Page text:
People Spotlight: Meet Manaf Al-Aryedh
Our People Spotlight series gives you an inside look at our technical experts around the world. This week, we are highlighting a regional business leader from our energy business in the U.S. Northeast region and providing an insight into their inspiration and work.
Based in our New York City office, Manaf leads operations and growth strategies for our energy business across the U.S. Northeast region. Within the region, the energy business focuses on grid modernization, transportation electrification, building decarbonization, and renewables and new fuels.
Manaf’s technical background includes positions of increasing responsibility in engineering and project management and proven experience as an energy program manager. Early in his career, he supported complex assignments such as the NYC Housing Authority Physical Needs Assessment (PNA), which looked at energy consumption and identified energy conservation measures for some 20,000 apartments. Today he is focused on achieving net zero carbon targets.
Tell us about what inspired you to join the industry.
Energy, energy, energy. I’d like to think that at this stage of the climate crisis, everyone is becoming more conscious of the need to address the dire impacts of climate change. This has served as a call to action for me personally. I can help people and communities across the world by reducing the carbon footprints of commercial, industrial and residential customers, easing the transition to electric vehicles, and modernizing grids so that consumers receive power without negatively affecting the ecosystem around them.
The energy industry is generally perceived as the least visible infrastructure. We build things, fix things and develop infrastructure to serve communities daily, but always in the background. That hidden investment into the community—the silent modernization of our power grid—has drawn me to the energy industry. We are making a loud impact in the most silent manner.
What is your favorite AECOM project that you’ve worked on and why?
The Next Generation Niagara Program (NGN) for the New York Power Authority (NYPA) was my first large-scale program, and its challenges presented plenty of opportunities. NGN involved the rehabilitation and modernization of the Robert Moses Niagara Power Plant, a 2,525-megawatt hydropower plant accessing Niagara Falls, which powers approximately two million homes. We entered the project at the ideation phase, when the client explained that this asset, built in 1961, had never been modernized.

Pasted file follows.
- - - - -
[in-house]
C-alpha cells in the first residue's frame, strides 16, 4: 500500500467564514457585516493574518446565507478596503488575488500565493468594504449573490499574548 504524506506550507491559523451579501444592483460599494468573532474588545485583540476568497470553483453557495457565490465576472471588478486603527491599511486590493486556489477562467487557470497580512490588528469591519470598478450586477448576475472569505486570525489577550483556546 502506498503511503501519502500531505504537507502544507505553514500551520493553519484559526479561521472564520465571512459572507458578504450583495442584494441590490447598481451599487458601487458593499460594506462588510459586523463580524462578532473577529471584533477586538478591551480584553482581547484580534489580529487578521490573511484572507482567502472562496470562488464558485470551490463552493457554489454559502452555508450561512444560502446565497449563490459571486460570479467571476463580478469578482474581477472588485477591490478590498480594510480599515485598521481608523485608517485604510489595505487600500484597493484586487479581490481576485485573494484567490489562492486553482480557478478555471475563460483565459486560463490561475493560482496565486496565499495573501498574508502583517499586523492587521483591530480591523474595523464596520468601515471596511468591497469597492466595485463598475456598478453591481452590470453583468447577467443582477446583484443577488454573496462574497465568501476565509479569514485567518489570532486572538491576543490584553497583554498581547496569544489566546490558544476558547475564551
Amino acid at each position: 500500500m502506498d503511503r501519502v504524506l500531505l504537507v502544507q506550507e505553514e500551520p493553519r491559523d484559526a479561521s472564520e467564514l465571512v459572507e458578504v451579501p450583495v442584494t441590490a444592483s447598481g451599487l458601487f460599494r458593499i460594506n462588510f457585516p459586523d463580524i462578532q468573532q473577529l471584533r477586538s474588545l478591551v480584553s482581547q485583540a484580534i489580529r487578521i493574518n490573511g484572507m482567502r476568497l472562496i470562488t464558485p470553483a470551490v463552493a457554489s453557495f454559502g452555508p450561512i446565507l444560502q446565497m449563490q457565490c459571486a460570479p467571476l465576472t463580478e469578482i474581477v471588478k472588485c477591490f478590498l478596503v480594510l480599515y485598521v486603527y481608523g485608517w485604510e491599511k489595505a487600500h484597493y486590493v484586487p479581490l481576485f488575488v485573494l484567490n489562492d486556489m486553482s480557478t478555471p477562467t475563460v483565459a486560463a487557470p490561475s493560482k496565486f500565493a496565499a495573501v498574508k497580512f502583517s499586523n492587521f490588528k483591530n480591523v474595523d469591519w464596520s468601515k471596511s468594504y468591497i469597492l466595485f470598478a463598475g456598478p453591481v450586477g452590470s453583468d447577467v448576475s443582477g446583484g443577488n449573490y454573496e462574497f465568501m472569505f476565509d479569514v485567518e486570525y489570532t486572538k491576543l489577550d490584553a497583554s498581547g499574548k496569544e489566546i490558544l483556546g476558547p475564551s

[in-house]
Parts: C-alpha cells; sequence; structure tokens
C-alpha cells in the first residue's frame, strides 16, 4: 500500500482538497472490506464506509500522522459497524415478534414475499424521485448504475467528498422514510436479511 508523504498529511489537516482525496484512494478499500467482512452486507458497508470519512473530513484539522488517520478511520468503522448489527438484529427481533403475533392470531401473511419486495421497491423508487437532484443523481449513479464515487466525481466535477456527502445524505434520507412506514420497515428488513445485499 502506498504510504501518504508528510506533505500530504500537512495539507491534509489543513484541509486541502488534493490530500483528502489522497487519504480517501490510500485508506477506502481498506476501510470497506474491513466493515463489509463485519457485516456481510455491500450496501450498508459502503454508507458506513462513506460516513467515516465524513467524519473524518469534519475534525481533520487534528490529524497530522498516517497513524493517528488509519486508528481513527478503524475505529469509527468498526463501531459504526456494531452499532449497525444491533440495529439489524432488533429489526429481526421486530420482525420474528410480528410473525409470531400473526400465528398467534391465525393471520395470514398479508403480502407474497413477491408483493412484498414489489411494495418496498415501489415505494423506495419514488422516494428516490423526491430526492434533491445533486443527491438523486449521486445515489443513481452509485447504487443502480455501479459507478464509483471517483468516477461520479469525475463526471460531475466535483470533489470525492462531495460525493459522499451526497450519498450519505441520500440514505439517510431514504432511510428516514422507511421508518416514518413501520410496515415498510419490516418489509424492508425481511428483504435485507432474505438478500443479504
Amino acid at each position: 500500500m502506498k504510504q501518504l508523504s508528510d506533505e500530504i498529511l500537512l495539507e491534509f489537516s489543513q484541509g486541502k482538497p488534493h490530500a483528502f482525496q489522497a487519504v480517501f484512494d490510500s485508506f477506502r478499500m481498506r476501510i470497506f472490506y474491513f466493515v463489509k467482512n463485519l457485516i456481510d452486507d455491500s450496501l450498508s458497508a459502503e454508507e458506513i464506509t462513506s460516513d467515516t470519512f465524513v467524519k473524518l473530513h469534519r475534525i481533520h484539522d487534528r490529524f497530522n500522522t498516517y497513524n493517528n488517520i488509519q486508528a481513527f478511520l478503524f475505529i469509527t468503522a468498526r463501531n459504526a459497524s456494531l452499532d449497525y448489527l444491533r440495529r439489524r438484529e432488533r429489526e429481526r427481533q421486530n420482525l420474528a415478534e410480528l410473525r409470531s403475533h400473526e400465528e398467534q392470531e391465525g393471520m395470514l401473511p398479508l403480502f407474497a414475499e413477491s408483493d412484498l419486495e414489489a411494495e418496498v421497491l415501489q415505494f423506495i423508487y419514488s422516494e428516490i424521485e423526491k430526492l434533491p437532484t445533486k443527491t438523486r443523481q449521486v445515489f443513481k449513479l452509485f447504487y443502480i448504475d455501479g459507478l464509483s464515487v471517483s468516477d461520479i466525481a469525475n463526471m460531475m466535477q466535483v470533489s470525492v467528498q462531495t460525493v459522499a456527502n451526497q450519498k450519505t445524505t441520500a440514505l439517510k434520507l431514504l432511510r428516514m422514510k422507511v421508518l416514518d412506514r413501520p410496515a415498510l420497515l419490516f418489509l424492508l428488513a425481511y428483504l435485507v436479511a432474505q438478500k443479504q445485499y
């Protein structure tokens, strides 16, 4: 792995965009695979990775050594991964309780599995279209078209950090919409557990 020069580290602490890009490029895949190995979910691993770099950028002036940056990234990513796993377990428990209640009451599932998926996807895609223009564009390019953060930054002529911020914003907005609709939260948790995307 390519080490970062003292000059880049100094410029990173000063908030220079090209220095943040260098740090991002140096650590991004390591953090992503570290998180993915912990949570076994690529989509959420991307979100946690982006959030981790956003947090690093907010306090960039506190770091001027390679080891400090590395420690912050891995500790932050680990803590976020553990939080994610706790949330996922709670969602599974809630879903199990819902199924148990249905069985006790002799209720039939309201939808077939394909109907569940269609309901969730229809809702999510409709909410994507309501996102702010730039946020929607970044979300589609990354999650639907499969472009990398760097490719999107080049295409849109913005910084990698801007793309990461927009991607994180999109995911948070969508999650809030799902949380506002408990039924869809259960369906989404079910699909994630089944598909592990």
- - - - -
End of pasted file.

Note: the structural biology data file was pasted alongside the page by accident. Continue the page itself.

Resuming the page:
Throughout the first two years, as project engineer and then deputy program manager, I helped develop the plan for the project: a 10+ year modernization plan worth over $1 billion in capital investment. We developed this investment idea, backed by a board, into an actual project. I expanded my skill set, highlighted my leadership and technical abilities, and assumed roles of increasing responsibility. During the peak phase of the project, I oversaw 20 to 40 people with varied skill sets and backgrounds and that experience truly tested my leadership abilities.
Tell us a story of how your work positively impacted the community.
On a broader scale, I can say that everything we do on the energy team positively impacts the community. Each of our four key markets (grid modernization, transportation electrification, building decarbonization, and renewables and new fuels) contribute greatly to the community. In grid modernization, for example, we provide reliability and access to clean energy to power homes. We’re working night and day so that when you turn on your switch in your living room, not only will there be power, but it’ll work through an eco-friendly system without impacting the ecosystem around you.
We’re modernizing in a way that adds resilience to the grid and building new renewable energy generation facilities and assets to add clean energy to the grid. And by burning less fossil fuel we are adding economic value to our projects while protecting the disadvantaged communities that surround industrial zones, where people are more prone to illnesses such as asthma.
Share a piece of career advice
Just do it! If you want something, then do it. Don’t wait for someone to tell you to assume more responsibilities. If you know it’s the right thing to do, go beyond on your project work. I’ve taken a proactive approach to career building, going beyond my assigned responsibilities to assume the responsibilities of the role I want to be in. When it came time to discuss my career path with my manager and leadership team, I was able to rightly state that I’d already been doing job ‘XYZ’ for six months. In their eyes, whether it was formalized or not, I’d already been managing the job for six months without any issues, so there was no reason I shouldn’t become the project manager for the job.
We work for a large company. There will always be more knowledgeable people than you, so use that network to ask questions. Ask the right questions. The more you do, the more poised you will be for a larger role within the organization.
Early in your career, it can be difficult to understand or find your path. Get yourself involved in as many things as possible, don’t be afraid to make mistakes and work on honing your communication skills so people will be able to agree with your strategies and ideas. And make sure you have a well-established network of mentors.